Wednesday, April 21, 2010

So Let's Talk About ABC's Unschooling Piece

Where do you start with a media piece like this? With the obvious bias that the reporter carried into it, the fact that she didn't even make a feeble attempt to keep an open mind? Or with the fact that they deliberately focused in on a kid eating a donut and kids watching TV and playing video games in a transparent attempt to skew what viewers think of the family's lifestyle choice?. It wouldn't be nearly as controversial if you showed them eating a green pepper or reading a book, both things that they probably also do. What about the fact that they take what the kids themselves say and deliberately misinterpret it? Like this quote from 15 year old Kimi:"I haven't done the traditional look at a textbook and learn about such-and-such," she said. "If I wanted to go to college, then I would pick up a textbook and learn."


Basically she's saying what both of my kids know: If they have to learn something in order to achieve a goal, they can do it in a relatively short amount of time. This happened when Mackenzie wanted to take a computer science class for which Algebra was a pre-requisite. Problem? No, we just got a textbook and went over the Algebra and in a fraction of the time he would've spent on it in school, he had it down.If he has to do the same thing for college admissions, I don't think it will be a problem.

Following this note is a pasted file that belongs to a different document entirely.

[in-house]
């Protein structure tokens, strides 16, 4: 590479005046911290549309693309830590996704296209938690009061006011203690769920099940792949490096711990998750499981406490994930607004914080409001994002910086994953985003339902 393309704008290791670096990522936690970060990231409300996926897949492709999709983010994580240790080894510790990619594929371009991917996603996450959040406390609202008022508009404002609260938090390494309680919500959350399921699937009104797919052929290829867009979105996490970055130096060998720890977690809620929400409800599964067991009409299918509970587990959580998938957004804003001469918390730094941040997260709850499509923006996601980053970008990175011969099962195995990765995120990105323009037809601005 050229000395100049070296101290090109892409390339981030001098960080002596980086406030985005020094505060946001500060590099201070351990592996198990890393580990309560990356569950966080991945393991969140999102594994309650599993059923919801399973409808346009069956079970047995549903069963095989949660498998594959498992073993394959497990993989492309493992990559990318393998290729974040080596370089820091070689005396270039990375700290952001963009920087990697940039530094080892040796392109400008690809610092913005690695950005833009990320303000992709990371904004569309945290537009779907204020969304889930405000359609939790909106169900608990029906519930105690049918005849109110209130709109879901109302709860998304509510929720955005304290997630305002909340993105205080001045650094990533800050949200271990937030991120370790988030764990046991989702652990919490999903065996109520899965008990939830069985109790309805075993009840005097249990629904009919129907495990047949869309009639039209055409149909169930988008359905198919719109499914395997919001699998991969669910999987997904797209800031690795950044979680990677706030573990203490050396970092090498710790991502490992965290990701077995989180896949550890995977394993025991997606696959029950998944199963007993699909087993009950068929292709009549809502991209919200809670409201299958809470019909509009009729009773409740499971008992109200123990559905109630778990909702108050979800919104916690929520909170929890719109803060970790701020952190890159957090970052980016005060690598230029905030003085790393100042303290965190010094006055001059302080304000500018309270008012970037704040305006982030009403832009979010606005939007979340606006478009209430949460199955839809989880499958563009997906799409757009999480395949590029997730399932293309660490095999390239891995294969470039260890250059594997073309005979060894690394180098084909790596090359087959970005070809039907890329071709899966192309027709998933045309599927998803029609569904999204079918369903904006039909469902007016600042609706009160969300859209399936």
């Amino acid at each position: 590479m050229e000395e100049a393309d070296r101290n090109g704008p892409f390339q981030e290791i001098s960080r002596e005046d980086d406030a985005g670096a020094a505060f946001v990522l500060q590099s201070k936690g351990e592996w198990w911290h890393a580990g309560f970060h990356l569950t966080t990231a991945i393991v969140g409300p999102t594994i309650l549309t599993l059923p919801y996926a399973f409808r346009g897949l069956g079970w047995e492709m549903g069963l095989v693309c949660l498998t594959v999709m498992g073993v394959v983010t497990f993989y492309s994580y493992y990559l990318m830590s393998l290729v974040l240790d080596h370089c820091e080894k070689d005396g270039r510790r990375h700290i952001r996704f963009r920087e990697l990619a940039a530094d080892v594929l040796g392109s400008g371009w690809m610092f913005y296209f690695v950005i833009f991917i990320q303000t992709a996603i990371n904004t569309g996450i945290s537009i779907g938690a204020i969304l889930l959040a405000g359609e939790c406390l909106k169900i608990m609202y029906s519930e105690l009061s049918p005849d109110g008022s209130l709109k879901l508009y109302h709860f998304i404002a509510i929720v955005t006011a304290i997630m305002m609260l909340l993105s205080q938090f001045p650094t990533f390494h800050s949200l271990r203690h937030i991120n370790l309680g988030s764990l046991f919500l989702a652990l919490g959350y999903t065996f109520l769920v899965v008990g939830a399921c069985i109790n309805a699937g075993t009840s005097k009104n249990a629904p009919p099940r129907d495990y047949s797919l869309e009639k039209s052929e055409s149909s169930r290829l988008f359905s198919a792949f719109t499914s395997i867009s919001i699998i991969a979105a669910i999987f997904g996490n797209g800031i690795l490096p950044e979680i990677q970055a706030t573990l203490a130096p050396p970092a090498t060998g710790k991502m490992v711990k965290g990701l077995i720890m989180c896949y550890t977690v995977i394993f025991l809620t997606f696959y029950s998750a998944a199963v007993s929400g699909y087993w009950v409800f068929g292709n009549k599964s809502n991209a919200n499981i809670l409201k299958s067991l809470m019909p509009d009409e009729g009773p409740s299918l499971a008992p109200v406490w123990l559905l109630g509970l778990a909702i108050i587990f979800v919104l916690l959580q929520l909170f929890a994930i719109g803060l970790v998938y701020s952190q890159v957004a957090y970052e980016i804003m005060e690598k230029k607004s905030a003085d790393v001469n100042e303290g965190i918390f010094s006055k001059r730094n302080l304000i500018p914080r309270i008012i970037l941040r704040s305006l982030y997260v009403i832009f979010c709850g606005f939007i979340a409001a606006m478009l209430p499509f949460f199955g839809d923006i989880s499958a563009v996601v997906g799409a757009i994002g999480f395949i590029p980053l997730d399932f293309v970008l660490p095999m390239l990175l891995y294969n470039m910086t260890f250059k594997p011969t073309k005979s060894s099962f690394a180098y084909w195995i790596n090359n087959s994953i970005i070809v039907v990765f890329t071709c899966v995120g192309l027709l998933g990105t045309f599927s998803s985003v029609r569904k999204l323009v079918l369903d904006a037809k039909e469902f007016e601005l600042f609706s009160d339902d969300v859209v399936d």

But the reporter chose to spin the teenager's comment this way: "{she}doesn't even know what grade she'd have been in if she had remained in school, and doesn't feel prepared for college." Where did she say she didn't feel prepared for college? Shoddy journalism at its worst. Maybe the reporter would've been better off unschooled? At least my kids know a fallacious argument when they see one.


So the story really didn't say much about unschooling other than it's radical, it's weird, the kids are unprepared academically and not exposed to other stuff in their lives, they eat like crap and watch too much TV, play too many video games, and are generally unprepared for life.